A few weeks later our nieces arrived with a tiny ball of fluff in a carrying box. She was pretty with beautiful markings, mostly black with unusual orange and cream patterns and lovely gleaming white socks and bib. But there was a strange symmetrical formation on her forehead. The pattern in her fur formed a sort of death-head mask effect. So we decided to give her a name to match and chose Sparta after the film 300. I sent a photo of her to my friend Anne who emailed me back with the words ‘Oh My God – it’s the Third Kitten of the Apocalypse!’, which has stuck.

Digital drawing: Angry Sparta.

The top drawing is one of mine, done in pastels onto Somerset paper on a dark grey ground of System 3 acrylic. The bottom drawing was done by Melvyn straight onto his laptop using Adobe Photoshop and printed out in archival inks onto Somerset photo paper. They both show clearly her death-head marking, but Melvyn’s also captures the dangerous expression that lives up to her name.

Rampant Paper-Geekery [parental guidance suggested]

15 Aug

I spent Saturday at Swansea Print Workshop [] developing a large piece of artwork which was based on a drawing I did at life drawing group, working with a professional model. I went in again this morning to finish it off. The technique I use is three-colour reduction monotype – for the uninitiated, that’s like a full colour oil painting onto paper, instead of canvas.

I’m a paper geek – I love it – I used to eat paper when I was little. I don’t eat it any more but I sniff it and roll it around my fingertips to feel the texture and sometimes stroke my cheek with it. That may sound really eccentric. Well, it is, but it keeps me off the streets.


The Warrior x 3.

Today’s piece is in litho ink in process yellow, red and blue oil pigments onto BFK Rives 300gsm hand-made unbleached paper. The paper is gorgeous; a pale creamy white with a deckled edge and a beautifully translucent watermark. It has a fine smooth surface, not shiny, with a very light nap. The monotype process produces one full-colour piece and a second, paler piece, called a ‘ghost’. The picture shows my original drawing [in conté crayon, charcoal, graphite, black and white ink and oilbars] at the bottom; the full-colour monotype in the centre; and the ghost monotype at the top. The model is a young man I like to call ‘The Warrior’


Man and Boy on a Seashore Safari; Big Bikes at the Ice Cream Parlour

14 Aug

Ink drawing: Man and Boy.

I carry a small sketchbook and a pack of four Faber Castell Pitt drawing pens, sizes S, F, M and B in black and I’m always scribbling. The most difficult is drawing on the move, trying to capture spontaneous moments of life in a few seconds. This fleeting sketch was done two summers ago when we took our two little nephews, Nathan and Owain, to the Seashore Safari in Swansea Bay at Mumbles.

Our local council puts on loads of free educational events throughout the school holidays and on this blazing hot day we went to the beach for a guided tour of rock pools and beach life from local environmentalists, teaching children how to care for the seashore environment. It was fascinating but we were constantly moving, so I had to work fast to draw Nathan and Melvyn exploring the shoreline. Nathan had borrowed Melvyn’s beany hat, which was huge on him, but it kept him shaded.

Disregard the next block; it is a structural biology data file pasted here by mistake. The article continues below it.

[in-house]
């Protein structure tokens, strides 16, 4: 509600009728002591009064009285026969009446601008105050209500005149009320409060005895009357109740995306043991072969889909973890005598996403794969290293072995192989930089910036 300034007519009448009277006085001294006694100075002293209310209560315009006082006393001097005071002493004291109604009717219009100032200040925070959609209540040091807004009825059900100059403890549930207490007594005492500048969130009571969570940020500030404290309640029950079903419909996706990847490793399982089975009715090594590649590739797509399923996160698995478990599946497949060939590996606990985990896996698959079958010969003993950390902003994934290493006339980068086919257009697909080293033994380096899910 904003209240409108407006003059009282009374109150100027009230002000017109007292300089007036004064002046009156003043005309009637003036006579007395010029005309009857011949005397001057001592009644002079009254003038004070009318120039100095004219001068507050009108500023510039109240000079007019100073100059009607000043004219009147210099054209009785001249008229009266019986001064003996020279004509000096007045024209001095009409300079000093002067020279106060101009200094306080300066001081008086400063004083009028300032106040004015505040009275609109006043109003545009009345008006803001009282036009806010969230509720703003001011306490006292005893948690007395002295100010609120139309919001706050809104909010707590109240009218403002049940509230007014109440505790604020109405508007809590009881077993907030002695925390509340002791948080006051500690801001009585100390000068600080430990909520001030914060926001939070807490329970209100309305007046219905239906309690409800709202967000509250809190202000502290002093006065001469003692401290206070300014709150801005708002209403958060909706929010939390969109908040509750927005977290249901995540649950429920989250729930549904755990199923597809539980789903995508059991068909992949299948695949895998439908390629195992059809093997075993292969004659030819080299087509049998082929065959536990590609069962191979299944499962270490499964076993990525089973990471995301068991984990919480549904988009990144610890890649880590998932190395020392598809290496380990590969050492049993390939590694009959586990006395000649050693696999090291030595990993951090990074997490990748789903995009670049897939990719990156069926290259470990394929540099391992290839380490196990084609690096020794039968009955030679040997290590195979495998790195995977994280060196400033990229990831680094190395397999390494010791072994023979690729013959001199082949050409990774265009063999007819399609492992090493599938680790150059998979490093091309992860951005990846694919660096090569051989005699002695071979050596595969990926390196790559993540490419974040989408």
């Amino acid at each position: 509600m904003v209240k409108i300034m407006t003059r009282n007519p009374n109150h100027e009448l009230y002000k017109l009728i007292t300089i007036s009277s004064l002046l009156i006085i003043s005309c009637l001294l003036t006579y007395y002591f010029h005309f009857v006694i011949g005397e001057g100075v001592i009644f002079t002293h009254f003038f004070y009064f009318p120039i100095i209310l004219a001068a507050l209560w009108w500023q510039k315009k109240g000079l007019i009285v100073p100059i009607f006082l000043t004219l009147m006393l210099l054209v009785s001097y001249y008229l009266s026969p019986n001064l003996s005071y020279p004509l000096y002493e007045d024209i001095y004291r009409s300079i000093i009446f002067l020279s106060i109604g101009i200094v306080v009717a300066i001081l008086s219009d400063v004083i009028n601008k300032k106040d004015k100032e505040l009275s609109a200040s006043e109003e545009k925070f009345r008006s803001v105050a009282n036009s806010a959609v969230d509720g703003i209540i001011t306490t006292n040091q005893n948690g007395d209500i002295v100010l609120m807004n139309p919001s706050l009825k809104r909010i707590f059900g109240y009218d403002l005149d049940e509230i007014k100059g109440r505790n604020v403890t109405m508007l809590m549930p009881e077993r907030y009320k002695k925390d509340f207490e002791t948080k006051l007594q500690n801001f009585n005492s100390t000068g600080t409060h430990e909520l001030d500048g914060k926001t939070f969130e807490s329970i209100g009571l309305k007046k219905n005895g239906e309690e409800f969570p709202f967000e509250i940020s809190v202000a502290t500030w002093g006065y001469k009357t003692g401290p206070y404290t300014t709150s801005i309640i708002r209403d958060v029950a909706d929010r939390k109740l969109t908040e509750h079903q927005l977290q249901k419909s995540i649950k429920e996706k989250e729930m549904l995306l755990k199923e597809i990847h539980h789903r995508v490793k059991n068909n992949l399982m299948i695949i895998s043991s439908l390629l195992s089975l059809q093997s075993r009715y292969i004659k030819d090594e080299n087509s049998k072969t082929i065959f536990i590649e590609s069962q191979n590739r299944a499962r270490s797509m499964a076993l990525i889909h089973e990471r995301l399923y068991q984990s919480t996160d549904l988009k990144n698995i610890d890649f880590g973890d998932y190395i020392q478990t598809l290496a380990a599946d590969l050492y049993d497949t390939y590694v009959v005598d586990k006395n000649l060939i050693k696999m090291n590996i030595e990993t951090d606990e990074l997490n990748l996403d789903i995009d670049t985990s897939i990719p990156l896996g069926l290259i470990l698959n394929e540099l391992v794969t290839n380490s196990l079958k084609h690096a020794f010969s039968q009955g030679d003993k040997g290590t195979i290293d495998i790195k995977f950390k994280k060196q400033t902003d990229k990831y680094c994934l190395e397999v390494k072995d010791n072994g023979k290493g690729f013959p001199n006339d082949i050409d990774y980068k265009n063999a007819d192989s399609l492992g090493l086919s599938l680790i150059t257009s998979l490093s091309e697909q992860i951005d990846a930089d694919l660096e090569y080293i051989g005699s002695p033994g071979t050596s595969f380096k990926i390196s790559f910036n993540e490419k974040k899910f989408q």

We found some tiny brittle star fish  that I had never seen before. Afterwards we went up to the old pier which was in a pretty bad way; the far end was almost falling into the sea and had been cordoned off, but fishermen had clambered over the dodgy crumbling edge to get a better pitch. Then we went along the promenade to Verdi’s ice cream parlour and a large cornet to cool off. There are always bikers outside Verdis scoffing ice cream and admiring each others machines. I did a quick sketch using a new set of pens; Faber Castell Pitt greyscale brushes.


Ink drawing: bikers at the ice cream parlour

Chelsea’s Chocolate Cake and Jet Lag in the USA

13 Aug

Chelsea's chocolate cake.


I love to make cakes; it’s one of the ways I relax. I don’t particularly like eating cake but I love to feed it to other people. Lots of people ask me to make cakes for them and it’s great to go off into the kitchen and concentrate for an hour or so, breathing in the smell of vanilla sugar and cocoa powder. We’re babysitting our 7 year old nephew this evening and I just introduced him to vanilla sugar. It was love at first sniff. He wants his own jar of it now. I made this cake for our niece Chelsea as a treat after she gained a number of credits in the Children’s University a couple of weeks ago which was really good as she’s only just turned twelve.

Ink Drawing: Jet Lag in the USA.


I did this drawing about 3 years ago when I first visited the USA. I’d never had jetlag before and it was horrible, as you can tell by my expression. On the right you can just make out a crumpled bag of M&Ms – peanut butter flavour. I don’t normally eat chocolate and a friend had asked me to buy them for him but I’d been trying to sleep for about 5 hours and was really frazzled and the jetlag was so bad that I comfort-ate half a bag of them then did this ink drawing with Faber Castell Pitt drawing pens into a watercolour sketchbook. Then I was sick! Serves my own right!

Watercolour Sketches – Real Artgeek Stuff!

12 Aug

Watercolour sketch of a skull.


I don’t always sketch in pen; now and again I use watercolour. It’s good discipline to break out of my comfort zone and it forces me to observe and record colour. I almost always draw from life and I enjoy doing anatomical studies. I have a borrowed skeleton, called Felicity, in my studio [I didn’t name her and she’s plastic] and here’s a detailed watercolour sketch, on Bockingford paper, of Felicity’s skull, set against a background of screenprinted vertebrae on hand coloured Zercoll paper, using System 3 acrylics and screenprinting medium.


Watercolour sketch: my left hand.


I did this study of my hand in watercolour on Bockingford. I spent two days studying and recording it and the more I looked, the more I saw. It’s amazing how colourful skin is when you look really hard. I use Windsor and Newton artist quality watercolours and I prefer Bockingford as it’s very white and gives excellent luminosity. I started by working both up as very light pencil sketches and then added the watercolour, wetting the paper as I went.